Maxwell Awumah, GNA
Hohoe, April 13, GNA - Beliefs and perceptions by pregnant women that they are not at risk of contracting malaria discourages most of them from prevention and treatment efforts of the disease in Sub-Saharan Africa (SSA).
Available records from the National Malaria Control Programme of the Ghana Health Service however showed that malaria in pregnancy was common in malaria endemic regions of the country and accounted for 17.6 per cent of OPD (Out-Patient-Attendance), 13.7 per cent of admissions and 4.3 per cent of maternal deaths in 2015, alone.
The study, “Social-cultural motivators and de-motivators to malaria prevention and treatment among pregnant women in sub Saharan Africa: A Review,” was presented during the Developing Excellence in Leadership, Training and Science (DELTAS) Africa annual grantee meeting in Accra.
This study sought to understand existing research findings on community related factors that influence pregnant women’s decision to prevent and manage malaria infections.
The researchers identified 60 peer reviewed articles, international journal published between 2005-2016 in SSA countries including Ghana, Kenya, Nigeria, Malawi, South Africa from PubMed and other sources, and assessed factors that motivate or de-motivate women regarding adhering to interventions for prevention and management of malaria.
A qualitative computer software Nvivo was used to assist in coding and analysis of data. The results presented were based on the analysis.
Dr Matilda Aberese-Ako, lead researcher, and a postdoctoral research fellow of the University of Health and Allied Sciences, Ho, speaking to the Ghana News Agency last Friday said interpersonal, community, environment and socio-cultural factors influenced pregnant women to either prevent or treat malaria.
"There is a perception in Sub-Saharan Africa that malaria is not dangerous, but it is one of the serious killers of people and influence decision to prevention and treatment,” she told the Ghana News Agency.
“Others believe that there could be supernatural forces when a pregnant woman is sick and people relate it to spiritual forces making them end up seeing herbalists and spiritualists."
The study found that pregnant women especially those who were illiterate had poor knowledge of malaria, which served as a de-motivator to preventive efforts.
Nevertheless, women, who were economically well off and older were more motivated to access malaria interventions.
In spite of proven effective interventions to control malaria infections among pregnant women in SSA, current indicators suggested that there were still incidents of miscarriages, neonatal deaths, and maternal morbidity and mortality resulting from malaria infections among pregnant women in Ghana.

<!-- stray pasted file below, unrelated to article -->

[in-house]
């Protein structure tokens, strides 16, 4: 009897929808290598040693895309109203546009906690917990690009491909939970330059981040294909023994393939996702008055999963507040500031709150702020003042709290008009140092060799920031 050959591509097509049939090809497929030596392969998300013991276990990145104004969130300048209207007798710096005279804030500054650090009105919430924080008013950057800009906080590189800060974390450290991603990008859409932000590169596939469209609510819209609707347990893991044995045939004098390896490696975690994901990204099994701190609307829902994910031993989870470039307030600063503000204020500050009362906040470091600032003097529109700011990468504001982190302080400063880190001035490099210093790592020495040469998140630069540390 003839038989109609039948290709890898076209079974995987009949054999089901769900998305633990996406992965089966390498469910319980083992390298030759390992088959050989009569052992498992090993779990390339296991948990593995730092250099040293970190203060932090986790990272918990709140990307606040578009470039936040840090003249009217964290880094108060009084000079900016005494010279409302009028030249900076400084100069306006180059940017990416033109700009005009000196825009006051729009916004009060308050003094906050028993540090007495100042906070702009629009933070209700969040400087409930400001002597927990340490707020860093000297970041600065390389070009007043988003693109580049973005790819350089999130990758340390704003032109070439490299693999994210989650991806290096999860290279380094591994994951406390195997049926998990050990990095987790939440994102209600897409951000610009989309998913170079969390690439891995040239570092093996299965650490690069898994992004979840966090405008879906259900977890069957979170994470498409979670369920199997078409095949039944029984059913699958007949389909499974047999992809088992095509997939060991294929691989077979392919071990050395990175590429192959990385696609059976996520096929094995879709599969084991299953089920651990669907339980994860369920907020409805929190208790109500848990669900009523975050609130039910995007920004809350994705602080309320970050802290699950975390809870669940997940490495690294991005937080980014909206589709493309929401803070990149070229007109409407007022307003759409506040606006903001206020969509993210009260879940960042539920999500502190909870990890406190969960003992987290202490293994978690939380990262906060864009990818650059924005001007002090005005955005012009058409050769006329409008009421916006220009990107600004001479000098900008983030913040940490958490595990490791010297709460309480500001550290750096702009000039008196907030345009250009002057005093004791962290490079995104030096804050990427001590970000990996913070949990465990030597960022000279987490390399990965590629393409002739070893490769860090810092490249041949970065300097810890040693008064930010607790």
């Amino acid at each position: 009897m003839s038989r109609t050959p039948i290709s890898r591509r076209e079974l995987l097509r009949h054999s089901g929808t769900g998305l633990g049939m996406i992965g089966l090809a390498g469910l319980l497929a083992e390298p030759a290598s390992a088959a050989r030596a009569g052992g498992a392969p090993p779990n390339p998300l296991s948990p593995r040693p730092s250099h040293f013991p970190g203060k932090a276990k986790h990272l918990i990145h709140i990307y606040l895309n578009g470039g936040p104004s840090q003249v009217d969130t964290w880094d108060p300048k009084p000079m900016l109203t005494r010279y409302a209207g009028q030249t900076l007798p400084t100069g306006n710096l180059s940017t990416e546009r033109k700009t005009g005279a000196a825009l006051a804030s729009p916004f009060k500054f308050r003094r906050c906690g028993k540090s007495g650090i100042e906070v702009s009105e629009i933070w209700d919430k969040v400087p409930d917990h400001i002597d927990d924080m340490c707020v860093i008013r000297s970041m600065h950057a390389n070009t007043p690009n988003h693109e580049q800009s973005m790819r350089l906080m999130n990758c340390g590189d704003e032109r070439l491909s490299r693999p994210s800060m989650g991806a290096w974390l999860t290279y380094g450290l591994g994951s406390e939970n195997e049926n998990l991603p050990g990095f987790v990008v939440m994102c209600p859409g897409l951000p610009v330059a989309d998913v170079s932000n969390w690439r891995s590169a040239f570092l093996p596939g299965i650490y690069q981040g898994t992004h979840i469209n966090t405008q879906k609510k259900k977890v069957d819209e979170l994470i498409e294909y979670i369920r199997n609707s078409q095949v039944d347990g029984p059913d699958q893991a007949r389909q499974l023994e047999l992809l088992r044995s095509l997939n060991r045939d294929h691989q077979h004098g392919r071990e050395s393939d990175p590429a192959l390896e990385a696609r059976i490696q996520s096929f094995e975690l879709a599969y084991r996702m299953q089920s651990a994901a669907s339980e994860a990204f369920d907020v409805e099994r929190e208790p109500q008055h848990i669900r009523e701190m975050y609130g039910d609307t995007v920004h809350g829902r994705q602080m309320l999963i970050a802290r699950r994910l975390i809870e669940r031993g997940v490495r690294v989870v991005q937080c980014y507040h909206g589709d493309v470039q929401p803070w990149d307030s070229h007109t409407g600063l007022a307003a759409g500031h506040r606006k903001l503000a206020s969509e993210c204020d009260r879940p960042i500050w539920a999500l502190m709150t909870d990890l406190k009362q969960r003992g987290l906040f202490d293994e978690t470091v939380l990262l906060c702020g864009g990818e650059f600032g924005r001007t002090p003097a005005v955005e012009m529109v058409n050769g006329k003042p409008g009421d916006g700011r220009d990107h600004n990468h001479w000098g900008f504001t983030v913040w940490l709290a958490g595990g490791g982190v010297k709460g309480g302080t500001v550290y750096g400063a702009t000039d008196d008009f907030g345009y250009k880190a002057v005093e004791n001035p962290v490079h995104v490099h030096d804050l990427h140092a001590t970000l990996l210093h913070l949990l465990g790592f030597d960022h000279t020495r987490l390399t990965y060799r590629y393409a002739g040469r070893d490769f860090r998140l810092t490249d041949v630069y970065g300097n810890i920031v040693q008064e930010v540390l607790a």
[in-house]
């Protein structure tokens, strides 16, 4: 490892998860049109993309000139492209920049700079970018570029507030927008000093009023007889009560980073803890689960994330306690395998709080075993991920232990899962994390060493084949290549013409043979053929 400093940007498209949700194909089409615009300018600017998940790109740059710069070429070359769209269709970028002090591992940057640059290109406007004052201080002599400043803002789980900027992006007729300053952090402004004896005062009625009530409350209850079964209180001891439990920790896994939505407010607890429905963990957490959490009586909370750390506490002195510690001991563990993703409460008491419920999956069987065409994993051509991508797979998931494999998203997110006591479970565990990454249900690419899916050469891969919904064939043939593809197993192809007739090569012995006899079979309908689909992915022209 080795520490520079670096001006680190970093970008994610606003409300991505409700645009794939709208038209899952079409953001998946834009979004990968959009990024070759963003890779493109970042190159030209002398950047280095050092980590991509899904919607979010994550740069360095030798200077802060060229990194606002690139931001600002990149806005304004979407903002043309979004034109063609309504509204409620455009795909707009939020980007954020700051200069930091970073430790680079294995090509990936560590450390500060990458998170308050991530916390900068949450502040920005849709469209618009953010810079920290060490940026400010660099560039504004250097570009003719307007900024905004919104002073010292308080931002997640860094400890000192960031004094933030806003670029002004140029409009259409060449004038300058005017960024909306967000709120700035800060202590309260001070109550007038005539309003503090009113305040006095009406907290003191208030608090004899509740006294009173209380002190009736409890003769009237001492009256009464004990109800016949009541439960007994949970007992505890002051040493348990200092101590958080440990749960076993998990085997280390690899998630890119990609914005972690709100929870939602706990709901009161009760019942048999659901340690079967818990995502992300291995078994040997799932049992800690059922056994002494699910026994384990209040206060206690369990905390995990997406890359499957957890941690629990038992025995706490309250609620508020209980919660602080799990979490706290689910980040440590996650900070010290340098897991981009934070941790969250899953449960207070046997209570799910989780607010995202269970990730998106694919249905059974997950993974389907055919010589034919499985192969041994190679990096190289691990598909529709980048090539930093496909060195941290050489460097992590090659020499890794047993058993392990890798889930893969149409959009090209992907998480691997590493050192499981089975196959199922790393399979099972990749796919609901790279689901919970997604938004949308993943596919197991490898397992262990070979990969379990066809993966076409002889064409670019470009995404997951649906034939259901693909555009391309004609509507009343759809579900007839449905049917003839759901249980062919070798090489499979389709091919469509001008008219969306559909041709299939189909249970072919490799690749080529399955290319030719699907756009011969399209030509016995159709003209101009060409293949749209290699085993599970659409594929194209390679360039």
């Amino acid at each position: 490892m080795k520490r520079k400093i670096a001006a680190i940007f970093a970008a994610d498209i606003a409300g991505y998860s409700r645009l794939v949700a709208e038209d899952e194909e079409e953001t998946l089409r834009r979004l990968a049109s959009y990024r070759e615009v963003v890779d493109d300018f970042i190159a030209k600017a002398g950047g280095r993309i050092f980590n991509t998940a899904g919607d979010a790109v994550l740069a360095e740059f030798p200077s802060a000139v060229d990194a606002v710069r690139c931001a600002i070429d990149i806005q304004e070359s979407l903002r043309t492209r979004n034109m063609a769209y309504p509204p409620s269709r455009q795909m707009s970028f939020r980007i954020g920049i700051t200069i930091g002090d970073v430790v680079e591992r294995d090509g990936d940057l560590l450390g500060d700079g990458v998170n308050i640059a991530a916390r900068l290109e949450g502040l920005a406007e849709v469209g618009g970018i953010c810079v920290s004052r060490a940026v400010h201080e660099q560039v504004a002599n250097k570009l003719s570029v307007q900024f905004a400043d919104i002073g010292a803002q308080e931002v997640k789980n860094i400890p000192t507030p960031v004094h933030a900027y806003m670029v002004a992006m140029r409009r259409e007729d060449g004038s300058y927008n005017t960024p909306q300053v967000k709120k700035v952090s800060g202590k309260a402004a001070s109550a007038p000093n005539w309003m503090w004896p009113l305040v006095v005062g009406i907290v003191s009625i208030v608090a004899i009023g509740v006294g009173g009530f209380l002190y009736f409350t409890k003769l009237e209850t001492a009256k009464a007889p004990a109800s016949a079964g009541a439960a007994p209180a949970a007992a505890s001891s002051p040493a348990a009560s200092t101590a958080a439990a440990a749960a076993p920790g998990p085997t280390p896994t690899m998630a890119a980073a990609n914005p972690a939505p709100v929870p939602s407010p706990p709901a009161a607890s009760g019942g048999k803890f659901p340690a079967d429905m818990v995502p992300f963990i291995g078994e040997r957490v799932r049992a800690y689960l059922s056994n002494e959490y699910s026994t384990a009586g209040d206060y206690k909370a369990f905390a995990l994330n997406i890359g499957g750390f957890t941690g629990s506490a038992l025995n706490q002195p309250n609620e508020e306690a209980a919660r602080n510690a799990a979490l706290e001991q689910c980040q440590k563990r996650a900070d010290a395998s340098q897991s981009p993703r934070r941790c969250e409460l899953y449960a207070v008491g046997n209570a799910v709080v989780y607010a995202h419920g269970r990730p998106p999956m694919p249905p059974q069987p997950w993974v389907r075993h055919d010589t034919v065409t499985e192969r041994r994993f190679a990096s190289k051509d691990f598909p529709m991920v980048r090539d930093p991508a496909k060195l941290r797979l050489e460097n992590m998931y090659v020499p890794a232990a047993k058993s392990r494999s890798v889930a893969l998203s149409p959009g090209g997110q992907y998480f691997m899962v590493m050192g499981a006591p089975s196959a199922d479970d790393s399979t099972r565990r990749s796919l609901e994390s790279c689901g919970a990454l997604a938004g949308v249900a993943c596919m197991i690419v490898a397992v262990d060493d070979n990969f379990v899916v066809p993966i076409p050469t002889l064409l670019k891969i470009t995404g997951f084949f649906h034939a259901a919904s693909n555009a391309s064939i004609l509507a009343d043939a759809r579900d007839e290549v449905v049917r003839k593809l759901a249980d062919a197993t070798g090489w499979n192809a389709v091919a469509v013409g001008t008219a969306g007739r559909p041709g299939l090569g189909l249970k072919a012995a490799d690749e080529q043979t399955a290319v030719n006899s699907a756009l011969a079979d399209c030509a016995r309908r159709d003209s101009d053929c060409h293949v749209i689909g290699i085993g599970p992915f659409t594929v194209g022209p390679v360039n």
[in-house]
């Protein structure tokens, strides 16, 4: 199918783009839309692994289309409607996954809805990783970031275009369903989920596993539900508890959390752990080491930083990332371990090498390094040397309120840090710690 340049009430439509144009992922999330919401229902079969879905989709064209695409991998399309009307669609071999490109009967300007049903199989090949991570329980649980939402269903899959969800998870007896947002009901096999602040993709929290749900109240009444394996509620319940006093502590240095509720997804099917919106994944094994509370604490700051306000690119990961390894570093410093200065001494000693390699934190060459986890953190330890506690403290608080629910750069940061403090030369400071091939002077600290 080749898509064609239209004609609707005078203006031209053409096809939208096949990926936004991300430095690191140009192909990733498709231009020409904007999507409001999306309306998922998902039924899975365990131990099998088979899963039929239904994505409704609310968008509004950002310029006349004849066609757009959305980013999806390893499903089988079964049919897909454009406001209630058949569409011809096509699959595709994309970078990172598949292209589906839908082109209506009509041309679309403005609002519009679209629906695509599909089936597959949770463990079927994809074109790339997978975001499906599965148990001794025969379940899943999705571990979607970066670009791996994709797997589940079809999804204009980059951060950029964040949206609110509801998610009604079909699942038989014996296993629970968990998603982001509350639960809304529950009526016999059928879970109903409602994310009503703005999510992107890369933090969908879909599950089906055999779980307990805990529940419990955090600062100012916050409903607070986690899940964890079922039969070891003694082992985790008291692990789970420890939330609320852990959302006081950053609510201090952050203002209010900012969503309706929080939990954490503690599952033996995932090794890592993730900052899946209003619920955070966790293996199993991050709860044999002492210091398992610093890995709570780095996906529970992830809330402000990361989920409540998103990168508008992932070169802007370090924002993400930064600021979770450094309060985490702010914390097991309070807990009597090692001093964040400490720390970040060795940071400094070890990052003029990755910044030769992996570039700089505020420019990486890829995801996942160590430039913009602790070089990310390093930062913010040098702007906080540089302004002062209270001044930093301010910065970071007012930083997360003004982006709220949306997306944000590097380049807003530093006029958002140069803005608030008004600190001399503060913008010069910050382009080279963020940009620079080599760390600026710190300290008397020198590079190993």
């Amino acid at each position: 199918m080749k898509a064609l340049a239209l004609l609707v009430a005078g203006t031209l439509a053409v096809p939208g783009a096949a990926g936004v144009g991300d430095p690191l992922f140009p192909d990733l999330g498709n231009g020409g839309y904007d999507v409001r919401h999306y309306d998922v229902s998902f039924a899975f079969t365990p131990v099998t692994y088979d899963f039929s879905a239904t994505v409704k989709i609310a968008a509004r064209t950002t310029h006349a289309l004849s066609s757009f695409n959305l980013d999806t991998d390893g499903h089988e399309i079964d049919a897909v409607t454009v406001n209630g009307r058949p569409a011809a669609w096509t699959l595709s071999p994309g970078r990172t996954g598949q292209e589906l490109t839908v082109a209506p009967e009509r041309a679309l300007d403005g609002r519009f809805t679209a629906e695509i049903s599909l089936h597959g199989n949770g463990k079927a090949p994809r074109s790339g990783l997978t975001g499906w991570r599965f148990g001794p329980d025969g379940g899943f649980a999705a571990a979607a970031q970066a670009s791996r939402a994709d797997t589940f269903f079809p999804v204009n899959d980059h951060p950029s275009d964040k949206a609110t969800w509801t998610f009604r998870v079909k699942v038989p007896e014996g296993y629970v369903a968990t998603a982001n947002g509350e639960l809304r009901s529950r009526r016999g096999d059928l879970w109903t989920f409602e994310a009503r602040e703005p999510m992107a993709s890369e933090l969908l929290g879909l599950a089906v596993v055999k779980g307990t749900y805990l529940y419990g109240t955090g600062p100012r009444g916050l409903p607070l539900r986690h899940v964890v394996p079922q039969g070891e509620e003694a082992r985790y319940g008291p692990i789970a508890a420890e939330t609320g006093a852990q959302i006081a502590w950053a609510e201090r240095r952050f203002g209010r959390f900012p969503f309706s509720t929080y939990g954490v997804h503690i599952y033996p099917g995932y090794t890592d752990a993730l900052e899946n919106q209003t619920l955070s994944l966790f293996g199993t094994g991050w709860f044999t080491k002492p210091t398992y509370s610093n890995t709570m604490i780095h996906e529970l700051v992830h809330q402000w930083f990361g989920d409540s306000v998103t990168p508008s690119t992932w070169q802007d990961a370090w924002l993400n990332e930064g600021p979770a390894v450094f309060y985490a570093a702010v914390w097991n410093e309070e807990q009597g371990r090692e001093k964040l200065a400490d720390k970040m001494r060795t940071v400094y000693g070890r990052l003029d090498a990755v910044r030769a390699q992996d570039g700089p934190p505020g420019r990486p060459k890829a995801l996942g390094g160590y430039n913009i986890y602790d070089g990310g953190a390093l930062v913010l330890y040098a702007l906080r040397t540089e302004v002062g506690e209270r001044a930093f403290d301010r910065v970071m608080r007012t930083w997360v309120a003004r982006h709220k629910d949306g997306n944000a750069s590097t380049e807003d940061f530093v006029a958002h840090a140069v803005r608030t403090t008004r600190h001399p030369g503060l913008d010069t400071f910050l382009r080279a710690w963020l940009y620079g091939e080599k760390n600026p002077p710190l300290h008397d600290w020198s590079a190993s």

Gaps from such findings were aimed at informing the Malaria Research Capacity Development in West and Central Africa (MARCAD) team based in Ghana to carry out further research studies in two communities in Ghana.
Pascal Magnussen, a co-supervisor of the study and an associate professor of parasitology at the University of Copenhagen, Denmark, explained that practices, perceptions and attitudes were important determinants of how people accepted and took up public health interventions, including vaccinations and medicines.
He recommended more communication, information and education materials to positively change the beliefs and attitudes of people in regards to malaria.
Sharon Fonn, a professor of Public Health at South Africa's University of the Witwatersrand recommended investment in better malaria control, including use of bed nets.
"People using bed nets certainly need encouragement," she added.
The global situation as at 2016 is that, there were 216 million cases of malaria infections recording 445,000 deaths globally, triggering a call by the WHO Global Technical Strategy for Malaria for reduction in at least 40 per cent in case incidence and mortality rates by 2020, expressing apprehension of possible loss of track to reach this milestone.
The review was aimed at informing the MARCAD team in Ghana, which was led by Professor Harry Tagbor of UHAS, Ho, the gaps in research on community behaviours and attitudes that affected the effective control of malaria related infections in pregnancy.
According to Dr Aberese-Ako, the study was yet to be published in a peer-reviewed journal. Also a field research study had been designed based on the findings from the review for further research work using ethnography in the Volta and Ashanti regions, where work was progressing robustly.
The study will offer the opportunity to better understand deep seated community beliefs and attitudes that influence pregnant women’s decisions to control malaria infections.
It will again give room to designing malaria interventions that will meet the needs of the different categories of pregnant women.